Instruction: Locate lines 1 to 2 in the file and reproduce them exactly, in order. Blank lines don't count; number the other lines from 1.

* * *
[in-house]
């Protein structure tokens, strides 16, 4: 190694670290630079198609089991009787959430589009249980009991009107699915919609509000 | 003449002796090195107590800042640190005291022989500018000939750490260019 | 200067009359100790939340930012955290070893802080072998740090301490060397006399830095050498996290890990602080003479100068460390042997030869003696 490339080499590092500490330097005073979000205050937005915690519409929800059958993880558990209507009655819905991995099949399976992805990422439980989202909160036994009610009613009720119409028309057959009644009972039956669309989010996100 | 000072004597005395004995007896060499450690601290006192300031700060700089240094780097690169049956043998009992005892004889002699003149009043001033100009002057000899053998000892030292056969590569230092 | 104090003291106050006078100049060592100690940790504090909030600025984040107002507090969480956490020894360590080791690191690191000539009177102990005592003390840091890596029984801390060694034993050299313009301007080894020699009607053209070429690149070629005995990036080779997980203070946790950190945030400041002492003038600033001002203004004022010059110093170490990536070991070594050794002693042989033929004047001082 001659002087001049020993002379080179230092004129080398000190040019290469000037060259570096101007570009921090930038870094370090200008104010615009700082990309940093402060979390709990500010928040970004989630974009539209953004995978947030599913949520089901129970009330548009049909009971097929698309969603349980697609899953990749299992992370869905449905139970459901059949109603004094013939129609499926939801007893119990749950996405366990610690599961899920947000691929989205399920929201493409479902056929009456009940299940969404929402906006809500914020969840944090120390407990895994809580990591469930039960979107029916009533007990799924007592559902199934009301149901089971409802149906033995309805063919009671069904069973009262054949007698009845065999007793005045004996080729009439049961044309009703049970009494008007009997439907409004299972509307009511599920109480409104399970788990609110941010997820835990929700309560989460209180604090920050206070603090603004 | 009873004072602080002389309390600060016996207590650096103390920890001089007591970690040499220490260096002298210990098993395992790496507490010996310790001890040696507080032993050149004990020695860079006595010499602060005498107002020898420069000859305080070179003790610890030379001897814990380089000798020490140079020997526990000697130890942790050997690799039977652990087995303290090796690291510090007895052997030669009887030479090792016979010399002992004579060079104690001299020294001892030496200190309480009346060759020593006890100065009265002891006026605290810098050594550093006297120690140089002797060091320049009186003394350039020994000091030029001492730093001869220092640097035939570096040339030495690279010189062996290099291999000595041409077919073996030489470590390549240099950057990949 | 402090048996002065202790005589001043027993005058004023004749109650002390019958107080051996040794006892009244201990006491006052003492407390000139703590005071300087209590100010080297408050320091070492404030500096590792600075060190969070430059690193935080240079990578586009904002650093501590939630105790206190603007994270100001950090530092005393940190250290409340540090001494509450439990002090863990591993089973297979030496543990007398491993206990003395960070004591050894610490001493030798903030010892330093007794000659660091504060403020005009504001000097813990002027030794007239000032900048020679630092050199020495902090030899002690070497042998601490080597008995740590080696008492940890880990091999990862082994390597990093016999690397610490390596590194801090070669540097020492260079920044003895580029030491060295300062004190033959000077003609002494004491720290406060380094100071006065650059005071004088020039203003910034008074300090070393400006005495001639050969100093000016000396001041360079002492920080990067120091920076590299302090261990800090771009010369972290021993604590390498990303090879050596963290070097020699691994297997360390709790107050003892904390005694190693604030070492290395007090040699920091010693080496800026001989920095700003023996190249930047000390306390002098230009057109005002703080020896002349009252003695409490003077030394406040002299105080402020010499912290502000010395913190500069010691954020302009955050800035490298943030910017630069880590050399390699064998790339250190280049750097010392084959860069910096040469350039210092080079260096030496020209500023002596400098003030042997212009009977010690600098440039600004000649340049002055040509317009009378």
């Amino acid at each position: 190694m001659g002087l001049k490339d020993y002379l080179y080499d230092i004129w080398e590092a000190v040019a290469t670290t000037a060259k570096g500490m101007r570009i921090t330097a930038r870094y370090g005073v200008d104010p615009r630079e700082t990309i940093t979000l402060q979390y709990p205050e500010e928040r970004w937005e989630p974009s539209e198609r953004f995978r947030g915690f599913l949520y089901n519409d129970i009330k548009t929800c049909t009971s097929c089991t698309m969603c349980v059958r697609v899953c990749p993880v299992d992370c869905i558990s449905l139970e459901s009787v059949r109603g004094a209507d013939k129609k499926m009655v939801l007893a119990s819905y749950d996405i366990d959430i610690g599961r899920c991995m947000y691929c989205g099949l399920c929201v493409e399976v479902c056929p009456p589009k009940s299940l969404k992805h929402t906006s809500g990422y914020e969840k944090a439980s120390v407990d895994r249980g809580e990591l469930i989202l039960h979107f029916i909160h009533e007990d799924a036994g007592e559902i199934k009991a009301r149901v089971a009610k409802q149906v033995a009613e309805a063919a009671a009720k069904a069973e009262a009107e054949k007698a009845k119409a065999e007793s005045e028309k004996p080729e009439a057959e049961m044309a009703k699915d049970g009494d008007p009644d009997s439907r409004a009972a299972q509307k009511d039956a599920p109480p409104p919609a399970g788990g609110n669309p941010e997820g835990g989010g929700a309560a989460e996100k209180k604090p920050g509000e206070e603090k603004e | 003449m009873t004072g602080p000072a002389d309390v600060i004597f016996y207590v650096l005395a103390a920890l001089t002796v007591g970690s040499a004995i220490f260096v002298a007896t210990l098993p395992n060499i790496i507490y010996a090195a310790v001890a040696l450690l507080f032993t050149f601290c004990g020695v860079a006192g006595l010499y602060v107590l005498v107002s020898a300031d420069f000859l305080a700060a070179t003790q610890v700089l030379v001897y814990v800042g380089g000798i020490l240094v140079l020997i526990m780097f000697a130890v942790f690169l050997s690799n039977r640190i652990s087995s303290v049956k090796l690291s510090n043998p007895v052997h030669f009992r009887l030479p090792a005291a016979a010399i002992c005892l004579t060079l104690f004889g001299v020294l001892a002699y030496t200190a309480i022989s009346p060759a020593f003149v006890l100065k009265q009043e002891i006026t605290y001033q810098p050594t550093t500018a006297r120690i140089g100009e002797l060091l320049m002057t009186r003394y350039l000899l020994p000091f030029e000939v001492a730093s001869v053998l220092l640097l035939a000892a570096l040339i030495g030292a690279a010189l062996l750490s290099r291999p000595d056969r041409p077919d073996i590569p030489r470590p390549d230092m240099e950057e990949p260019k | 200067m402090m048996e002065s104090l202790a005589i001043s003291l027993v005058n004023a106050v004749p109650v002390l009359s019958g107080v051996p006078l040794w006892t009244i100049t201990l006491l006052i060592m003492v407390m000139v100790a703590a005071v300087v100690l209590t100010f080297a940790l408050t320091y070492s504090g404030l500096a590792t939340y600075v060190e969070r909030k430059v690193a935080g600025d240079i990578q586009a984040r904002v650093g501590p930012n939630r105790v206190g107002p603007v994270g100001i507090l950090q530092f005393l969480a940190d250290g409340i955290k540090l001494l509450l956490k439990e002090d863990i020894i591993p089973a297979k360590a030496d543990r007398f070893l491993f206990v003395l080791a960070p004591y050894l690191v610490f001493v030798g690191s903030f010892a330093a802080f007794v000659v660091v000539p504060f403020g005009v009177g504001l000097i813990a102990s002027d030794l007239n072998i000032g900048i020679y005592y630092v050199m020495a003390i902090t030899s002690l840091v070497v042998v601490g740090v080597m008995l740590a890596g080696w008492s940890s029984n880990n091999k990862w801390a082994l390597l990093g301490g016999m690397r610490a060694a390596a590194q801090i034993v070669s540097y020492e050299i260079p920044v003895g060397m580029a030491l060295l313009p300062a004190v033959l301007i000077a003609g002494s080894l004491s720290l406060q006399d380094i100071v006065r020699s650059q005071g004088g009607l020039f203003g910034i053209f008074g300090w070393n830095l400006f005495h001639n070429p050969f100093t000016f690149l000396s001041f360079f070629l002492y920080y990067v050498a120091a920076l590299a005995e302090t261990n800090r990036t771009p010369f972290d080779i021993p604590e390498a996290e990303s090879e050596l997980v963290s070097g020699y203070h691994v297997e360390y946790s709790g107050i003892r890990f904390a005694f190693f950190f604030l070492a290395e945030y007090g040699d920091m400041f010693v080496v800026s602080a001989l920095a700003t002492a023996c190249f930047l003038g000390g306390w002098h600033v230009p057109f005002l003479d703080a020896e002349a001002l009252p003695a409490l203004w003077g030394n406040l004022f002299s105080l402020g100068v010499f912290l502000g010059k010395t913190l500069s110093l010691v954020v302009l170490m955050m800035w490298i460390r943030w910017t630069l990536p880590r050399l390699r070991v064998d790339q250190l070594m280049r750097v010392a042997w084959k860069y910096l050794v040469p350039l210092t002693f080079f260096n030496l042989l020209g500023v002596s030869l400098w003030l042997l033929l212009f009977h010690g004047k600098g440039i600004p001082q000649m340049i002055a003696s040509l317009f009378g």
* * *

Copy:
[in-house]
């Protein structure tokens, strides 16, 4: 190694670290630079198609089991009787959430589009249980009991009107699915919609509000 | 003449002796090195107590800042640190005291022989500018000939750490260019 | 200067009359100790939340930012955290070893802080072998740090301490060397006399830095050498996290890990602080003479100068460390042997030869003696 490339080499590092500490330097005073979000205050937005915690519409929800059958993880558990209507009655819905991995099949399976992805990422439980989202909160036994009610009613009720119409028309057959009644009972039956669309989010996100 | 000072004597005395004995007896060499450690601290006192300031700060700089240094780097690169049956043998009992005892004889002699003149009043001033100009002057000899053998000892030292056969590569230092 | 104090003291106050006078100049060592100690940790504090909030600025984040107002507090969480956490020894360590080791690191690191000539009177102990005592003390840091890596029984801390060694034993050299313009301007080894020699009607053209070429690149070629005995990036080779997980203070946790950190945030400041002492003038600033001002203004004022010059110093170490990536070991070594050794002693042989033929004047001082 001659002087001049020993002379080179230092004129080398000190040019290469000037060259570096101007570009921090930038870094370090200008104010615009700082990309940093402060979390709990500010928040970004989630974009539209953004995978947030599913949520089901129970009330548009049909009971097929698309969603349980697609899953990749299992992370869905449905139970459901059949109603004094013939129609499926939801007893119990749950996405366990610690599961899920947000691929989205399920929201493409479902056929009456009940299940969404929402906006809500914020969840944090120390407990895994809580990591469930039960979107029916009533007990799924007592559902199934009301149901089971409802149906033995309805063919009671069904069973009262054949007698009845065999007793005045004996080729009439049961044309009703049970009494008007009997439907409004299972509307009511599920109480409104399970788990609110941010997820835990929700309560989460209180604090920050206070603090603004 | 009873004072602080002389309390600060016996207590650096103390920890001089007591970690040499220490260096002298210990098993395992790496507490010996310790001890040696507080032993050149004990020695860079006595010499602060005498107002020898420069000859305080070179003790610890030379001897814990380089000798020490140079020997526990000697130890942790050997690799039977652990087995303290090796690291510090007895052997030669009887030479090792016979010399002992004579060079104690001299020294001892030496200190309480009346060759020593006890100065009265002891006026605290810098050594550093006297120690140089002797060091320049009186003394350039020994000091030029001492730093001869220092640097035939570096040339030495690279010189062996290099291999000595041409077919073996030489470590390549240099950057990949 | 402090048996002065202790005589001043027993005058004023004749109650002390019958107080051996040794006892009244201990006491006052003492407390000139703590005071300087209590100010080297408050320091070492404030500096590792600075060190969070430059690193935080240079990578586009904002650093501590939630105790206190603007994270100001950090530092005393940190250290409340540090001494509450439990002090863990591993089973297979030496543990007398491993206990003395960070004591050894610490001493030798903030010892330093007794000659660091504060403020005009504001000097813990002027030794007239000032900048020679630092050199020495902090030899002690070497042998601490080597008995740590080696008492940890880990091999990862082994390597990093016999690397610490390596590194801090070669540097020492260079920044003895580029030491060295300062004190033959000077003609002494004491720290406060380094100071006065650059005071004088020039203003910034008074300090070393400006005495001639050969100093000016000396001041360079002492920080990067120091920076590299302090261990800090771009010369972290021993604590390498990303090879050596963290070097020699691994297997360390709790107050003892904390005694190693604030070492290395007090040699920091010693080496800026001989920095700003023996190249930047000390306390002098230009057109005002703080020896002349009252003695409490003077030394406040002299105080402020010499912290502000010395913190500069010691954020302009955050800035490298943030910017630069880590050399390699064998790339250190280049750097010392084959860069910096040469350039210092080079260096030496020209500023002596400098003030042997212009009977010690600098440039600004000649340049002055040509317009009378």